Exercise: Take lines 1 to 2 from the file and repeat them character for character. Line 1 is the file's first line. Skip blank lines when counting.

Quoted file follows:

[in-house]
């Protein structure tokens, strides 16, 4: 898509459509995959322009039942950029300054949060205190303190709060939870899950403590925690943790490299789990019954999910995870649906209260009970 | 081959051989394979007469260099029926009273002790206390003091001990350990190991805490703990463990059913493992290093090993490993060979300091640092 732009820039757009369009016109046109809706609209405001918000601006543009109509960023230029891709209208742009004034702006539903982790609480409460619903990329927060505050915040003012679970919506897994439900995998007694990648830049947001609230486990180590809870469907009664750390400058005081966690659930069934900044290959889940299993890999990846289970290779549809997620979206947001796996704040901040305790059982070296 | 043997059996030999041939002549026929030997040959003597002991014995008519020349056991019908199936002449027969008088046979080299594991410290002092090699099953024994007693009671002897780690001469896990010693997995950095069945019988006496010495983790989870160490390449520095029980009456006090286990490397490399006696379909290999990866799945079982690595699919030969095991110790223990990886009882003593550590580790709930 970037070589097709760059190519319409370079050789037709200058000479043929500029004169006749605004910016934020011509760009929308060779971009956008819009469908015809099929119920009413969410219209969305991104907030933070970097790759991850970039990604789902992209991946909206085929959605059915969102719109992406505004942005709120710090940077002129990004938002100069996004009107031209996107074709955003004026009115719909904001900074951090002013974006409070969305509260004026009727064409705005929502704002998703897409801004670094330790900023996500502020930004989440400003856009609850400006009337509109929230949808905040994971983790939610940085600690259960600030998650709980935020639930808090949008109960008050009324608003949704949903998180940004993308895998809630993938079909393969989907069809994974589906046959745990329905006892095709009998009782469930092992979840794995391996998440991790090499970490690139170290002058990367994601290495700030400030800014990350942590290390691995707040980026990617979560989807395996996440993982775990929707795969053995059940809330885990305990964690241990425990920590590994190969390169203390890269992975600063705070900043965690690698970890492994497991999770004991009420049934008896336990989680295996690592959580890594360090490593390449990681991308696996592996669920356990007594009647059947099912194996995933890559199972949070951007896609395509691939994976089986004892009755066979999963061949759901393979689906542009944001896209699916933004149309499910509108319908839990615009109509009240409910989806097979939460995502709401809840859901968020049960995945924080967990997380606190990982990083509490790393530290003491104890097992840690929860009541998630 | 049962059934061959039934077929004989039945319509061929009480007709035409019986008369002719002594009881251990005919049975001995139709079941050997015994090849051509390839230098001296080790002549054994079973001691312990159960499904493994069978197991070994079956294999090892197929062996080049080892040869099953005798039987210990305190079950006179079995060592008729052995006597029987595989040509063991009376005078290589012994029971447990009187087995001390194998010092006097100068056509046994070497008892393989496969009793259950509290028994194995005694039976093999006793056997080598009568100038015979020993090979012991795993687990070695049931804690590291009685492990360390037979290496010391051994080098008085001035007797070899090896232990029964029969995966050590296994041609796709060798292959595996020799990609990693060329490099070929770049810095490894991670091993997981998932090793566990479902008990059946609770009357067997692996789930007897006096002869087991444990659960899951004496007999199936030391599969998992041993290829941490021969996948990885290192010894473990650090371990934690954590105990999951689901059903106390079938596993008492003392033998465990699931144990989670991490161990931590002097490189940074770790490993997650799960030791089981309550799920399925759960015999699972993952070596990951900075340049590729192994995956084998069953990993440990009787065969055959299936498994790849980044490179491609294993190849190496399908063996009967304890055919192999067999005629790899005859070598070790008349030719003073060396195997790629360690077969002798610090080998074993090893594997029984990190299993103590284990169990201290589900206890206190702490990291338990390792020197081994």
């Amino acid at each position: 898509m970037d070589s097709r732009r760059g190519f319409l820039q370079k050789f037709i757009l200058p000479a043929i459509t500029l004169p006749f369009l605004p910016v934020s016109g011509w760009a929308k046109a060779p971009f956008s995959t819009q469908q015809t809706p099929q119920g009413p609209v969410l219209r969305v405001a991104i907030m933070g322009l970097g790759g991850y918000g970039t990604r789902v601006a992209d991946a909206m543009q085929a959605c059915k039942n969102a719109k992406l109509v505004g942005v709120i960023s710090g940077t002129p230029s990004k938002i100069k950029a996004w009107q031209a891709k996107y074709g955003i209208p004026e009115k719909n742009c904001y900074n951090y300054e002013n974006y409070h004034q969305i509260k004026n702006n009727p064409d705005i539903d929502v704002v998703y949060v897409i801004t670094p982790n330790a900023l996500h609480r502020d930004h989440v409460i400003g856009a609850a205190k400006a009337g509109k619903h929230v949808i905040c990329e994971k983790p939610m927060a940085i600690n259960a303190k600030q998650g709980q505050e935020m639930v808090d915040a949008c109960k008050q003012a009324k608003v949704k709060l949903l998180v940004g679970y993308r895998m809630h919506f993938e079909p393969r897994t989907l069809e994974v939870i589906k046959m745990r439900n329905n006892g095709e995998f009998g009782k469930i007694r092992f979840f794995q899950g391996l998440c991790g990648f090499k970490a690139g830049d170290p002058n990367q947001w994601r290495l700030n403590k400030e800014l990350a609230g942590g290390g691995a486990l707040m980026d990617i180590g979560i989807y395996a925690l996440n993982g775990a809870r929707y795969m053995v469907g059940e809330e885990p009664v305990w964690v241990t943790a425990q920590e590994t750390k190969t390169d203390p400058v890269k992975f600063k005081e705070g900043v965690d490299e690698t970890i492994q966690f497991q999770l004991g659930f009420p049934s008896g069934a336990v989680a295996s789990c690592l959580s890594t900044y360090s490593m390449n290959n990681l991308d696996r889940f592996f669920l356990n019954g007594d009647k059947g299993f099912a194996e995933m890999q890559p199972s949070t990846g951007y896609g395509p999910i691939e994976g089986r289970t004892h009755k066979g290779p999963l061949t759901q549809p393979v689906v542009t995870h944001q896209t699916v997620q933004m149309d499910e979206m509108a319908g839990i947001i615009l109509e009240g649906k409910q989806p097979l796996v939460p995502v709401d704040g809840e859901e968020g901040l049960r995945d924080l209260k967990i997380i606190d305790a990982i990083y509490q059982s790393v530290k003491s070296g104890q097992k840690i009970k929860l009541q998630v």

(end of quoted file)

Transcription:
[in-house]
């Protein structure tokens, strides 16, 4: 898509459509995959322009039942950029300054949060205190303190709060939870899950403590925690943790490299789990019954999910995870649906209260009970 | 081959051989394979007469260099029926009273002790206390003091001990350990190991805490703990463990059913493992290093090993490993060979300091640092 732009820039757009369009016109046109809706609209405001918000601006543009109509960023230029891709209208742009004034702006539903982790609480409460619903990329927060505050915040003012679970919506897994439900995998007694990648830049947001609230486990180590809870469907009664750390400058005081966690659930069934900044290959889940299993890999990846289970290779549809997620979206947001796996704040901040305790059982070296 | 043997059996030999041939002549026929030997040959003597002991014995008519020349056991019908199936002449027969008088046979080299594991410290002092090699099953024994007693009671002897780690001469896990010693997995950095069945019988006496010495983790989870160490390449520095029980009456006090286990490397490399006696379909290999990866799945079982690595699919030969095991110790223990990886009882003593550590580790709930 970037070589097709760059190519319409370079050789037709200058000479043929500029004169006749605004910016934020011509760009929308060779971009956008819009469908015809099929119920009413969410219209969305991104907030933070970097790759991850970039990604789902992209991946909206085929959605059915969102719109992406505004942005709120710090940077002129990004938002100069996004009107031209996107074709955003004026009115719909904001900074951090002013974006409070969305509260004026009727064409705005929502704002998703897409801004670094330790900023996500502020930004989440400003856009609850400006009337509109929230949808905040994971983790939610940085600690259960600030998650709980935020639930808090949008109960008050009324608003949704949903998180940004993308895998809630993938079909393969989907069809994974589906046959745990329905006892095709009998009782469930092992979840794995391996998440991790090499970490690139170290002058990367994601290495700030400030800014990350942590290390691995707040980026990617979560989807395996996440993982775990929707795969053995059940809330885990305990964690241990425990920590590994190969390169203390890269992975600063705070900043965690690698970890492994497991999770004991009420049934008896336990989680295996690592959580890594360090490593390449990681991308696996592996669920356990007594009647059947099912194996995933890559199972949070951007896609395509691939994976089986004892009755066979999963061949759901393979689906542009944001896209699916933004149309499910509108319908839990615009109509009240409910989806097979939460995502709401809840859901968020049960995945924080967990997380606190990982990083509490790393530290003491104890097992840690929860009541998630 | 049962059934061959039934077929004989039945319509061929009480007709035409019986008369002719002594009881251990005919049975001995139709079941050997015994090849051509390839230098001296080790002549054994079973001691312990159960499904493994069978197991070994079956294999090892197929062996080049080892040869099953005798039987210990305190079950006179079995060592008729052995006597029987595989040509063991009376005078290589012994029971447990009187087995001390194998010092006097100068056509046994070497008892393989496969009793259950509290028994194995005694039976093999006793056997080598009568100038015979020993090979012991795993687990070695049931804690590291009685492990360390037979290496010391051994080098008085001035007797070899090896232990029964029969995966050590296994041609796709060798292959595996020799990609990693060329490099070929770049810095490894991670091993997981998932090793566990479902008990059946609770009357067997692996789930007897006096002869087991444990659960899951004496007999199936030391599969998992041993290829941490021969996948990885290192010894473990650090371990934690954590105990999951689901059903106390079938596993008492003392033998465990699931144990989670991490161990931590002097490189940074770790490993997650799960030791089981309550799920399925759960015999699972993952070596990951900075340049590729192994995956084998069953990993440990009787065969055959299936498994790849980044490179491609294993190849190496399908063996009967304890055919192999067999005629790899005859070598070790008349030719003073060396195997790629360690077969002798610090080998074993090893594997029984990190299993103590284990169990201290589900206890206190702490990291338990390792020197081994």